My greatest lessons are my mistakes. Fixing a threading error.
This past month we’ve been working on the AVL loom for a shawl and scarf order. The first design was mostly white and it took an entire shawl before I realized there was a threading error in the loom. It was a quick fix for the remaining shawls as all that was needed was to uncross the two misaligned threads and work them back threw the reed. But the first shawl needed to have those two threads unwoven, then restitched the entire length of the shawl, by hand.
My first step was to mark the errant warp thread by following it’s path threw the shawl.
At first it didn’t seem necessary because the error was obvious to me. But the second thread hid inside the weave and I was concerned I might be pulling out the wrong thread.
I started in the middle of the shawl pulling out just a small amount at a time. This way I only had half the shawl to stitch at a time.
I checked the previous repeat and found my thread was to go over three weft threads and under one, so I started by counting. Over three under one and began remembering that as a child I would lie on my belly with my nose pressed into the carpet counting the strings, and become bothered after counting the blanket fringe because there were three strings in one bunch and four in all the others. I never thought my counting habit would amount to much. Every time I passed my needle under an inch of threads I would double check my count.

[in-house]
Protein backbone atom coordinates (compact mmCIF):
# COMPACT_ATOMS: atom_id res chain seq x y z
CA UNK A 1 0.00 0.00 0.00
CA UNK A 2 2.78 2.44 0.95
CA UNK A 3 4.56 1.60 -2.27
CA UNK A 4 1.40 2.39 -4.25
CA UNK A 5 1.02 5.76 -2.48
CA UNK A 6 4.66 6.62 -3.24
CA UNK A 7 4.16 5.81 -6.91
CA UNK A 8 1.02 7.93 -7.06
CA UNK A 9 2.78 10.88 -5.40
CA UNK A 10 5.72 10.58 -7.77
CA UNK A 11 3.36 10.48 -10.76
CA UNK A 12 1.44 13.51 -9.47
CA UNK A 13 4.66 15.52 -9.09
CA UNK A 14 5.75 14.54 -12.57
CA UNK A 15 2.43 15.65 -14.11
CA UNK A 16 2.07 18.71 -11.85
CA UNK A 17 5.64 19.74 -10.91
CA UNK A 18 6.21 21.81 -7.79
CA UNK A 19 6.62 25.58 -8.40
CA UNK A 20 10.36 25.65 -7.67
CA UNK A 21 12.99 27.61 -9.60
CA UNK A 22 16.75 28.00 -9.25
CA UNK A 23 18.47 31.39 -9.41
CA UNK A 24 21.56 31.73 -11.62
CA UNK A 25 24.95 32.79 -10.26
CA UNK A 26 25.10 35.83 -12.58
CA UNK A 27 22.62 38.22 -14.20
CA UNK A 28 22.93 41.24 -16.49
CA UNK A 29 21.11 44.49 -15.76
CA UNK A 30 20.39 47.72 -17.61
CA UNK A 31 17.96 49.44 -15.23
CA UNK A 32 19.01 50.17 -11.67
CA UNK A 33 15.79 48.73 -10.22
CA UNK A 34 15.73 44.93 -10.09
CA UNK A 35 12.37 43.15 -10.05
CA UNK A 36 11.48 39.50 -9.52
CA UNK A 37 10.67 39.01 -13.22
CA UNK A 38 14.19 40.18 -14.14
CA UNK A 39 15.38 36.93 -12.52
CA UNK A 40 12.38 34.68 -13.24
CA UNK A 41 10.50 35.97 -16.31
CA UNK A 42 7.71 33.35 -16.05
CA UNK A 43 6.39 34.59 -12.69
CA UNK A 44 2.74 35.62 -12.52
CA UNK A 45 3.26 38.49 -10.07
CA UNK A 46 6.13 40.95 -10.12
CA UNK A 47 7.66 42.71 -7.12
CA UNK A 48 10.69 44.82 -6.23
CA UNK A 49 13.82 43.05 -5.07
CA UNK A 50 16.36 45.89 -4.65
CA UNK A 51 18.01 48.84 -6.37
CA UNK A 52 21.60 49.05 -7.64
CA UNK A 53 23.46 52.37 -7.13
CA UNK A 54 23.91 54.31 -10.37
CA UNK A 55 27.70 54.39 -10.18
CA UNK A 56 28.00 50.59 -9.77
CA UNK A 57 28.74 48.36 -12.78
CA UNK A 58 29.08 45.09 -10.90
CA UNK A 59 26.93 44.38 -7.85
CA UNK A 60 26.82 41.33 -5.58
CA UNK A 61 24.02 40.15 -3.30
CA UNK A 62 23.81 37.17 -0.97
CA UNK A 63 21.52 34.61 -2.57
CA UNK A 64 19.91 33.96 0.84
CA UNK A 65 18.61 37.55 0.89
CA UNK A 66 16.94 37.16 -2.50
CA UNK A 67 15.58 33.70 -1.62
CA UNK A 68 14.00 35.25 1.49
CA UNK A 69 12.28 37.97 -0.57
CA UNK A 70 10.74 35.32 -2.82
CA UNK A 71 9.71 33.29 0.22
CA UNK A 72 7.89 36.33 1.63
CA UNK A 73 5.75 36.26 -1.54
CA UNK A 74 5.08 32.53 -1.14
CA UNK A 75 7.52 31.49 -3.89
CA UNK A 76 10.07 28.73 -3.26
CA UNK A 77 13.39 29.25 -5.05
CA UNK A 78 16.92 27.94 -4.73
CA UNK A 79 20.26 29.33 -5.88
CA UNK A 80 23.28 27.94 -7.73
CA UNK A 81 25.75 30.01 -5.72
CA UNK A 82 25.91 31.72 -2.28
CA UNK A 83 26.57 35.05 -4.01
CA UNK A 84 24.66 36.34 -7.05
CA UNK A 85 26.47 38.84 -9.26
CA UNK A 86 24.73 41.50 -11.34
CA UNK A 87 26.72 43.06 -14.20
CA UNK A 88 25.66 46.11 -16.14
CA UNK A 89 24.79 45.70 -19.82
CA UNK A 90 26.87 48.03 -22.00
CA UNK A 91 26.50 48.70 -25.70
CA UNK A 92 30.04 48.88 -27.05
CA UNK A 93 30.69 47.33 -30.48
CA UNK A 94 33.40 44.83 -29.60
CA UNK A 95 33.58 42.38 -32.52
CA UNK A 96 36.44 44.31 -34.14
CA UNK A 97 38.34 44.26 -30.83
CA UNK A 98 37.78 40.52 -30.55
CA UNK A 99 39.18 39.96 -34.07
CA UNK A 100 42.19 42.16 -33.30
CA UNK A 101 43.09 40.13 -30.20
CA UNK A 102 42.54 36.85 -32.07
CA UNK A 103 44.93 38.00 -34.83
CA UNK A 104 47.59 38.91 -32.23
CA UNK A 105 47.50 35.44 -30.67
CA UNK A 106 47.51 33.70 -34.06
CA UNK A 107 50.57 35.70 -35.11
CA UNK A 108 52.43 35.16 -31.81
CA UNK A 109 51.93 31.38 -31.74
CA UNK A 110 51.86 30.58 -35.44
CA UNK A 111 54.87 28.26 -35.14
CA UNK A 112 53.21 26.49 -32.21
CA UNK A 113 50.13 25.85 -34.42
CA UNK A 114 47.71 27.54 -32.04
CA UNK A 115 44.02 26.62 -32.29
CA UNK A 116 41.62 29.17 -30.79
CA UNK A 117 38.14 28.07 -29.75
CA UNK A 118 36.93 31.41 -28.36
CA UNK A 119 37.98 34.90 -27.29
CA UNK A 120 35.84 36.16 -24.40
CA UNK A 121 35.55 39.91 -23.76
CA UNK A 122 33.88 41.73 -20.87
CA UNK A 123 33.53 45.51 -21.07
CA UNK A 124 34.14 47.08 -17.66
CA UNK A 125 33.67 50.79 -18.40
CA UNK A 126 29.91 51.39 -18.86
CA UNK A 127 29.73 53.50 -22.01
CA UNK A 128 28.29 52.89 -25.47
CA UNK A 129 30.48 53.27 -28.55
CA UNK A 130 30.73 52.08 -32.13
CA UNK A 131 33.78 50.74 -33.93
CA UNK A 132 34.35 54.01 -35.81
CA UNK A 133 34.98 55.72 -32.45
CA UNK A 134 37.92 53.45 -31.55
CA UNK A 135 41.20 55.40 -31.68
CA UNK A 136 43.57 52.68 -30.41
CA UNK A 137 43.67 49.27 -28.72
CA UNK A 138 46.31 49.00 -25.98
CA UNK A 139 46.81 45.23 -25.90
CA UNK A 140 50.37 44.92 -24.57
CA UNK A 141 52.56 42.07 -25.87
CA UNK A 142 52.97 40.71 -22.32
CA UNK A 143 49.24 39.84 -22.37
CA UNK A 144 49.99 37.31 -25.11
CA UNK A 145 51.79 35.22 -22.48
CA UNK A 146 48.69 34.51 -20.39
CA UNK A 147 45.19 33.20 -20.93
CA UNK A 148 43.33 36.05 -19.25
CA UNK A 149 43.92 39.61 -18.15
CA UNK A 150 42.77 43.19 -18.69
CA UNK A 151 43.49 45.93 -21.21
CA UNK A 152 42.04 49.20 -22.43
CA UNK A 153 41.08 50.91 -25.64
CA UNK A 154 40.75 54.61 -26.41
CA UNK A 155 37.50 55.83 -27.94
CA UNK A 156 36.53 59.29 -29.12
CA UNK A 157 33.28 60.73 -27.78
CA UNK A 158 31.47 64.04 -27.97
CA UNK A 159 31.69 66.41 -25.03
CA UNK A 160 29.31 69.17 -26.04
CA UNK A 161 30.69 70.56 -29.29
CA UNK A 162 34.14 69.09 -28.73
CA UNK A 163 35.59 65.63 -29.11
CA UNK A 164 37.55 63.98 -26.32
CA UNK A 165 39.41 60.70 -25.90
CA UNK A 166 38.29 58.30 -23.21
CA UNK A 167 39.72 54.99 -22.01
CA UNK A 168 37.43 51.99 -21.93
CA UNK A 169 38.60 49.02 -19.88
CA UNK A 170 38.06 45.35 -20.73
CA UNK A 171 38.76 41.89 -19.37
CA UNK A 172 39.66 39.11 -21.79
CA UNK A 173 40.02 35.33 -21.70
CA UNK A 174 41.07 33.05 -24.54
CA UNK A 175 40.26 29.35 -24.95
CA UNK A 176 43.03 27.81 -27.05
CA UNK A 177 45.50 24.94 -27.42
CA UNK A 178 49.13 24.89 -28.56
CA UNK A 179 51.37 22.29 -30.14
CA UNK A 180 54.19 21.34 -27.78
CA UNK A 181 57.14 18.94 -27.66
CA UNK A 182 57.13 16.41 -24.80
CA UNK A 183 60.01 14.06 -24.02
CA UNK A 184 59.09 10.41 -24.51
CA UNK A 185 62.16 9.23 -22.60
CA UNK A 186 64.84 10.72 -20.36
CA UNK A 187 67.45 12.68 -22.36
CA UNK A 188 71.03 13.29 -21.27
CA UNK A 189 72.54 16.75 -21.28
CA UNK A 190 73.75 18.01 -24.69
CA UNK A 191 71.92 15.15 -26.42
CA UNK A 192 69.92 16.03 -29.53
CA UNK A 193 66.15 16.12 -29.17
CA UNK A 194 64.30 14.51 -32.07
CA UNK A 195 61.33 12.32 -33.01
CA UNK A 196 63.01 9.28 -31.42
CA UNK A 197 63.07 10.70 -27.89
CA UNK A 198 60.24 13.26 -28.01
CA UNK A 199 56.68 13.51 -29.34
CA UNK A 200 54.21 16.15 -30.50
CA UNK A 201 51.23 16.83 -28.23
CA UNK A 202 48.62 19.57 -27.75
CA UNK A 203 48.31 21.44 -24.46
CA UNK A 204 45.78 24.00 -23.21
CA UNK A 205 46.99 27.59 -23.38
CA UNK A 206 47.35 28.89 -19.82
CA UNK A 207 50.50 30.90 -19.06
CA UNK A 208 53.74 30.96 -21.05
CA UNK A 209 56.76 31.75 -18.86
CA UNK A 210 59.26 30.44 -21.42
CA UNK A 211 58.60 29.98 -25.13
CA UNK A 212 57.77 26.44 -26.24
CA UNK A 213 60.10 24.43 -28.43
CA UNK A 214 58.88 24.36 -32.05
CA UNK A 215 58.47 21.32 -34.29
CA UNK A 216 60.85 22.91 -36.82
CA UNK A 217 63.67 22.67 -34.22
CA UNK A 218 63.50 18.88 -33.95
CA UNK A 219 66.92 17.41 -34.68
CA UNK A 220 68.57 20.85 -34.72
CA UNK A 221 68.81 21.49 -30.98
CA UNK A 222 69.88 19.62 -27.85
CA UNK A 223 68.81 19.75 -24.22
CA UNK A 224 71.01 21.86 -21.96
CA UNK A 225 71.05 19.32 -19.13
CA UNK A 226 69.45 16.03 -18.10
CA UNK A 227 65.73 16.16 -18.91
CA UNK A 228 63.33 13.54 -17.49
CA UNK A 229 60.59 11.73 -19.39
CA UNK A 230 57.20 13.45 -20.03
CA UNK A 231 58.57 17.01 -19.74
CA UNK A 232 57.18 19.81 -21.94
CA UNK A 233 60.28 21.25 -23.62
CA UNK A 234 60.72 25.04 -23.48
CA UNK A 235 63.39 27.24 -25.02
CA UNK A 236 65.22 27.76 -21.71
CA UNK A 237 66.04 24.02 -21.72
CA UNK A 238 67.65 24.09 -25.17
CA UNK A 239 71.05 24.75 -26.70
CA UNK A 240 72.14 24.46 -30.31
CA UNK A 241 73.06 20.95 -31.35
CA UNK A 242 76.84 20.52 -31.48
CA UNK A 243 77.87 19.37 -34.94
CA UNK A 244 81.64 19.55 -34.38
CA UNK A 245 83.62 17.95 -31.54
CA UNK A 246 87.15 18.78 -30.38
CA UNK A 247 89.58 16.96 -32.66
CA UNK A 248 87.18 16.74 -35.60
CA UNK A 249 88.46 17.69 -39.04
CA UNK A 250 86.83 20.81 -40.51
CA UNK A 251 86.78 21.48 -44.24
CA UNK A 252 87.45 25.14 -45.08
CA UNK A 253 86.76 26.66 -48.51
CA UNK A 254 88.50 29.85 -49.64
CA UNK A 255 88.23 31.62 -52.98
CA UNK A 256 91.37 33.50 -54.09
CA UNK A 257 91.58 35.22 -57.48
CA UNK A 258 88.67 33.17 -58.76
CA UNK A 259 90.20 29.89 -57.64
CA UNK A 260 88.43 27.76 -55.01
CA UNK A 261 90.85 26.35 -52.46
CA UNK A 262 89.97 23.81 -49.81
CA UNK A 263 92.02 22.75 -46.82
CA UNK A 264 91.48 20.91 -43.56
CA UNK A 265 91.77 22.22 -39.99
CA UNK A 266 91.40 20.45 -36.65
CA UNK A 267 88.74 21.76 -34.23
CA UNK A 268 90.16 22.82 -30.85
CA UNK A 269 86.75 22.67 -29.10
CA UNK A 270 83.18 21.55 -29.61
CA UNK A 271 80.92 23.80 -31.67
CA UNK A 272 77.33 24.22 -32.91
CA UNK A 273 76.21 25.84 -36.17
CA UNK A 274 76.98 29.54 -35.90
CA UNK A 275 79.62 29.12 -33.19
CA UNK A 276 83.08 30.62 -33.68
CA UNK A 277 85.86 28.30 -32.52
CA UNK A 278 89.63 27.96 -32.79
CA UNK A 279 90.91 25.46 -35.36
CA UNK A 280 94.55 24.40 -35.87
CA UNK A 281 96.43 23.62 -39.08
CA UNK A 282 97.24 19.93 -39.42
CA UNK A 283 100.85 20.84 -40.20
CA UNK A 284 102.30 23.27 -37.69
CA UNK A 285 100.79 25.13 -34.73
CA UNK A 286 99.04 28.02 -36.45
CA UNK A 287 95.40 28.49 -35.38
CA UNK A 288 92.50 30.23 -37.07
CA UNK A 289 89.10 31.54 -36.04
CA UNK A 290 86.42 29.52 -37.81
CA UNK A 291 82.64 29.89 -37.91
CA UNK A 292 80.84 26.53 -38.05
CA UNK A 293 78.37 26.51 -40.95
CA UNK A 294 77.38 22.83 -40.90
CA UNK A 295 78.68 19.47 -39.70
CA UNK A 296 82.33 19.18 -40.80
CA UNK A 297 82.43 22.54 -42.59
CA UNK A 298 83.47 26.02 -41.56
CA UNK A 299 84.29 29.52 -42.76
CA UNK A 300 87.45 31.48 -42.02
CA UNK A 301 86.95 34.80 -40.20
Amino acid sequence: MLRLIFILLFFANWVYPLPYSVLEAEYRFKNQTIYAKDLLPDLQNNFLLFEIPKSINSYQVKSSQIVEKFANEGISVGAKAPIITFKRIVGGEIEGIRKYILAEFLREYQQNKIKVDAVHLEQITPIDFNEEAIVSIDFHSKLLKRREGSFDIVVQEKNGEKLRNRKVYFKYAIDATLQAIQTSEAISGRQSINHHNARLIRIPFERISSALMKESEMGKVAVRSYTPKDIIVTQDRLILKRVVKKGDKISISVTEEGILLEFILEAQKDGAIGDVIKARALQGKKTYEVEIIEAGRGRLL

And mark my progress.
Inch by inch I worked my way threw this shawl.
I am so glad Angie Rockett was here. Her mastery of weaving really showed today when she pointed out one simple fact I could of easily overlooked which would of resulted in hours of reworking the threads. She said, “You have to look in two places at the same time.”
I looked again at the shawl only to see that I was no longer picking up the correct thread! How was that possible, I had been double checking my over three, under one every inch!
This is what happened, somewhere along the line a purn had run out of thread as it does, and an extra weft thread had been introduced. In the picture below you can see the mistake. The pin pointing up is the same weft thread that should of gone over the warp thread, passing over the pin on the far right.
Angie could of told me that I had to look in two places at the same time when I began, but if I hadn’t made that mistake, I never would of known what she was talking about. So I have found that instead of counting and trying to stick to a rigid plan, seeing the pattern is so much more important. It’s amazing how often weaving mirrors life.